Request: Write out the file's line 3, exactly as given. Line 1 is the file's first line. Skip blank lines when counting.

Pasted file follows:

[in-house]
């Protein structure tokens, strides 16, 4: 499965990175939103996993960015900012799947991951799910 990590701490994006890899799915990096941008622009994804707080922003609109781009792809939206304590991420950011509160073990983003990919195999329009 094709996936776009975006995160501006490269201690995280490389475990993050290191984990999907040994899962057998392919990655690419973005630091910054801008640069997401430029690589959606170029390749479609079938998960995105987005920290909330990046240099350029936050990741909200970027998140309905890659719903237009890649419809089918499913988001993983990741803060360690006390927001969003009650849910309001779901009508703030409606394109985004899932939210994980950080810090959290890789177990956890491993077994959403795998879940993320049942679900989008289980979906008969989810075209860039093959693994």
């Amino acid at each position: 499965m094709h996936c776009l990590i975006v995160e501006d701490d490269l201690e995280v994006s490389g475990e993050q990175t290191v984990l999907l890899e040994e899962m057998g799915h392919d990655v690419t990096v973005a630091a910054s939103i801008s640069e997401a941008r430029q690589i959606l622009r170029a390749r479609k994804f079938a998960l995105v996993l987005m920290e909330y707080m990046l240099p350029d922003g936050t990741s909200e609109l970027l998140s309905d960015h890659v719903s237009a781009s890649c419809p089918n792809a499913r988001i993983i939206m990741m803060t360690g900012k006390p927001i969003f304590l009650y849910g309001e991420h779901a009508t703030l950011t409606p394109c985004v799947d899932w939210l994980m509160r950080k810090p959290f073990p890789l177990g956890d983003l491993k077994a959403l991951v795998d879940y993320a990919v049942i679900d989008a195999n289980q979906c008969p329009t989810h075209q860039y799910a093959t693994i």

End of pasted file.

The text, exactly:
């Amino acid at each position: 499965m094709h996936c776009l990590i975006v995160e501006d701490d490269l201690e995280v994006s490389g475990e993050q990175t290191v984990l999907l890899e040994e899962m057998g799915h392919d990655v690419t990096v973005a630091a910054s939103i801008s640069e997401a941008r430029q690589i959606l622009r170029a390749r479609k994804f079938a998960l995105v996993l987005m920290e909330y707080m990046l240099p350029d922003g936050t990741s909200e609109l970027l998140s309905d960015h890659v719903s237009a781009s890649c419809p089918n792809a499913r988001i993983i939206m990741m803060t360690g900012k006390p927001i969003f304590l009650y849910g309001e991420h779901a009508t703030l950011t409606p394109c985004v799947d899932w939210l994980m509160r950080k810090p959290f073990p890789l177990g956890d983003l491993k077994a959403l991951v795998d879940y993320a990919v049942i679900d989008a195999n289980q979906c008969p329009t989810h075209q860039y799910a093959t693994i």